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Playing Old Games: MASSively EFFECTive

Posted by: Ben Berry at 11/30/2010 1:26 PM
As probably the least hardcore of our regular contributors, I often (almost always) find myself on the trailing end of video game trends. Unless it's new in hockey, Star Wars, or motion control, I'm rarely an early adapter, simply because I have other hobbies that take up a lot of my extra money. So it's usually at least a few months after a game has released that I wind up picking it up. Sometimes months becomes years, as was the case with Mass Effect.

I had been planning on playing it at launch, but I never got around to it. After pre-ordering Fable III for my niece via Amazon, I had a $20 credit towards any video game purchase. Amazon recently offered some special deals and in the end I was able to pick up Mass Effect 1 & 2 for the combined total of $18, shipped. I picked Mass Effect because it was supposed to have the same type of immersive game play I really haven’t experienced since Elder Scrolls: Oblivion, and also because the storytelling and UI that BioWare says will be the focus of The Old Republic got their beginnings in the creation of ME.

If you’ve played the game, the first hour or so feels a bit slow, and then really picks up with some gusto. While the game is now several years old, I still don’t want to give too many spoilers if like me, you sometimes get behind in playing some of the big name games. But I would like to share the following:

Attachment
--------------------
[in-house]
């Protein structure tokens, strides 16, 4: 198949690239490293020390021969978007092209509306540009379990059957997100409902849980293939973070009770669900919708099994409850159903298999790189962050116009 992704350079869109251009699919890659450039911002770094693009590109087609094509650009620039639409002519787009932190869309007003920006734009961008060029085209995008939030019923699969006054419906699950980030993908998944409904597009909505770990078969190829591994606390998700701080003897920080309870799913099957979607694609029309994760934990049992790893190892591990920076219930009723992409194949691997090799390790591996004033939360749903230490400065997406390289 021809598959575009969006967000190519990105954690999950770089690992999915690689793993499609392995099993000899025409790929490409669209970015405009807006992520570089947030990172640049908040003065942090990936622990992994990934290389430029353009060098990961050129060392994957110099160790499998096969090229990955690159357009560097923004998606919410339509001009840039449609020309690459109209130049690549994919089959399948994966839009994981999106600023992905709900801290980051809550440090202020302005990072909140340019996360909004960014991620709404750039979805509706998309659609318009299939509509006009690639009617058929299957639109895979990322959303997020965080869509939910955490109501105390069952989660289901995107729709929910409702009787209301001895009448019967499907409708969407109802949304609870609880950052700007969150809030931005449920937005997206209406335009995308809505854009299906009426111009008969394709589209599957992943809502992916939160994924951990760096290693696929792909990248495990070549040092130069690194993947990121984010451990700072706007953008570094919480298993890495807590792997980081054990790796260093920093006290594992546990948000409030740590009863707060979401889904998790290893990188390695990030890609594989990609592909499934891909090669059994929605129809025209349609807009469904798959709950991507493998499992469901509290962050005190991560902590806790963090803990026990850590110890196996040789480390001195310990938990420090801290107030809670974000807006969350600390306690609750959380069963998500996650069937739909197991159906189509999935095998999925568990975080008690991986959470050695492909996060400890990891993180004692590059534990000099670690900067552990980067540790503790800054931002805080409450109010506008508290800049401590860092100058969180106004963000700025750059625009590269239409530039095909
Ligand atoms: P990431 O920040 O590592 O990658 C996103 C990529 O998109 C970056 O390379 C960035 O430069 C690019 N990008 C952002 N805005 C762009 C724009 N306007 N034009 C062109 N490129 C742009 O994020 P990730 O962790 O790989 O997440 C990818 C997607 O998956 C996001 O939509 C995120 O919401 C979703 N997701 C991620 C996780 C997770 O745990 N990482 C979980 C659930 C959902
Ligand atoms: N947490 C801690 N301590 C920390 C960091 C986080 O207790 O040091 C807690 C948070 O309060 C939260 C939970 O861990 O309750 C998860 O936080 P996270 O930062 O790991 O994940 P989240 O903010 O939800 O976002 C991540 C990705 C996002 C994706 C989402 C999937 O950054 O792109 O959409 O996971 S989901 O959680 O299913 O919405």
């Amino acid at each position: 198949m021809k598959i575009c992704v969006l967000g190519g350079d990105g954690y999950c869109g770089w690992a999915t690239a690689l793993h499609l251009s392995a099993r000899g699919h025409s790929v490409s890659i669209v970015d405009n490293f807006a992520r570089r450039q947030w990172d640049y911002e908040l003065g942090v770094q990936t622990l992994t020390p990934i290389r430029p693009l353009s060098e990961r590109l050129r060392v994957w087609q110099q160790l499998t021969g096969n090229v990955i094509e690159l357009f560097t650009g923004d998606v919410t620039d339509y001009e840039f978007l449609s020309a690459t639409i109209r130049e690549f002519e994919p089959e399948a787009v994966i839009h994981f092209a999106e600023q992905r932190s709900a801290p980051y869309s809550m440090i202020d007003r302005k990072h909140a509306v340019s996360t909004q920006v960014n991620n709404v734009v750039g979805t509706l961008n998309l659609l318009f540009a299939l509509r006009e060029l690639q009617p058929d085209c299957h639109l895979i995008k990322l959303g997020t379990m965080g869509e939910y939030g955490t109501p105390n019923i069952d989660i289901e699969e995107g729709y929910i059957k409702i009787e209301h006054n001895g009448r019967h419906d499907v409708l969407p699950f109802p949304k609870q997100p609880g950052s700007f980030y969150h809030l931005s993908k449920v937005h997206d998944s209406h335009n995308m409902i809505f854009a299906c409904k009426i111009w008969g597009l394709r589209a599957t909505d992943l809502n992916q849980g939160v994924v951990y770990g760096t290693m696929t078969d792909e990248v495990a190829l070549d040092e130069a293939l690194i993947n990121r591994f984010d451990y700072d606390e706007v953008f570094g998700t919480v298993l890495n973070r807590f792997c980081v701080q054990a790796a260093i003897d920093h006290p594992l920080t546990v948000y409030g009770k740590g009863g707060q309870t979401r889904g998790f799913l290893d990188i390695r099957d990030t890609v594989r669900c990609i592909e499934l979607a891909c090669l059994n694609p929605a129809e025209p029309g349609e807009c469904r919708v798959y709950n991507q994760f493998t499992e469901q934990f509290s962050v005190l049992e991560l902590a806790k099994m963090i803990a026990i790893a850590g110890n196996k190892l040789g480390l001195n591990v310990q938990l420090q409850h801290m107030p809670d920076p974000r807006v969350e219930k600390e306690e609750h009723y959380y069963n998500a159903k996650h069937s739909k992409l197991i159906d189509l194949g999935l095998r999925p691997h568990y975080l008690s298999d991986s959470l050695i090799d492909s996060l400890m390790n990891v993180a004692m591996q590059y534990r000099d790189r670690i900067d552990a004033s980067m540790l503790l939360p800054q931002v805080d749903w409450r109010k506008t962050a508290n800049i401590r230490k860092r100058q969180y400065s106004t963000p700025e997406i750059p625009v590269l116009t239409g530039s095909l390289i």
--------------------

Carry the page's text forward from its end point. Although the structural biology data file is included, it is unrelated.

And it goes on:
• Side missions. While they often feel somewhat haphazardly placed as a way to broaden the content instead of being a valued part of the story; they can be important in terms of what you do at the end and how you do it. I’m not saying do them all. I’m simply saying do some. I finished the game at level 39, and probably could have stood to have been a few levels higher. That would have come from playing more side missions.
  • Don’t neglect your teammates. The depth of the story comes truly from the crew, not the main storyline. Even though it’s well constructed, don’t rely on the big timeline to get you the emotional connection to the game.
  • Explore. A sandbox game is designed to give the feeling of looking around. Take advantage of that; there’s lots of cool stuff out there if you look.

I left this game really impressed and reminded of what a video game can do/be. The fact that I did it with a game that’s 3 years old was even more impressive.